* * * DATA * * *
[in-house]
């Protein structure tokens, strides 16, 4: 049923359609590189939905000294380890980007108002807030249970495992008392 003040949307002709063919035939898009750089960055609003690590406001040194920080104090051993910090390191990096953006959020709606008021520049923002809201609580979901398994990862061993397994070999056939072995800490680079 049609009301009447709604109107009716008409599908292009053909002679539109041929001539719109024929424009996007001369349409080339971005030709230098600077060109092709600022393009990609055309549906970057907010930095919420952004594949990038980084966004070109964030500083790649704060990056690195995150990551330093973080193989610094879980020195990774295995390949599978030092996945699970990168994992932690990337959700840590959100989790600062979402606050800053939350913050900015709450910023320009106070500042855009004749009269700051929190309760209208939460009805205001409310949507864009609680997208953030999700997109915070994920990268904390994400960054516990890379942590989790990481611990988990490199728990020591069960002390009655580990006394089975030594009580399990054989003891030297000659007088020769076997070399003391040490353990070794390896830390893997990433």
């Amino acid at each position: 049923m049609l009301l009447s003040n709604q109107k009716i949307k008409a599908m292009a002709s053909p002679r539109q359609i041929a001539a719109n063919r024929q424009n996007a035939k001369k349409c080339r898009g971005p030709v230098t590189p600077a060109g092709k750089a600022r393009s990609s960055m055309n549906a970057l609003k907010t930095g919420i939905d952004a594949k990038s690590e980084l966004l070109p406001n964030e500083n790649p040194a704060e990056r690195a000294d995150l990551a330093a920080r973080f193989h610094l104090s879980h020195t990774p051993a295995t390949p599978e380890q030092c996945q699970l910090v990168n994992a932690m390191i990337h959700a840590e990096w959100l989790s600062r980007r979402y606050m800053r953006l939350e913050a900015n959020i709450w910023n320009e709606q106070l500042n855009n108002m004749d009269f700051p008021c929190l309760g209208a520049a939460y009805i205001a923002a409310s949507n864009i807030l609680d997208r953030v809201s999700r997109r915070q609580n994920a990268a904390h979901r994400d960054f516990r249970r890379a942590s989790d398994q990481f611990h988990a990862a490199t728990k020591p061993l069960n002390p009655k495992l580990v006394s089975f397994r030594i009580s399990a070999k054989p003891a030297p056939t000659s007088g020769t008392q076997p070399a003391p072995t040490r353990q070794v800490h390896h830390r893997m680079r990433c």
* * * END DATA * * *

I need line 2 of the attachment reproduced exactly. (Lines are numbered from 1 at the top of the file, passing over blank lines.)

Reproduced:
């Protein structure tokens, strides 16, 4: 049923359609590189939905000294380890980007108002807030249970495992008392 003040949307002709063919035939898009750089960055609003690590406001040194920080104090051993910090390191990096953006959020709606008021520049923002809201609580979901398994990862061993397994070999056939072995800490680079 049609009301009447709604109107009716008409599908292009053909002679539109041929001539719109024929424009996007001369349409080339971005030709230098600077060109092709600022393009990609055309549906970057907010930095919420952004594949990038980084966004070109964030500083790649704060990056690195995150990551330093973080193989610094879980020195990774295995390949599978030092996945699970990168994992932690990337959700840590959100989790600062979402606050800053939350913050900015709450910023320009106070500042855009004749009269700051929190309760209208939460009805205001409310949507864009609680997208953030999700997109915070994920990268904390994400960054516990890379942590989790990481611990988990490199728990020591069960002390009655580990006394089975030594009580399990054989003891030297000659007088020769076997070399003391040490353990070794390896830390893997990433």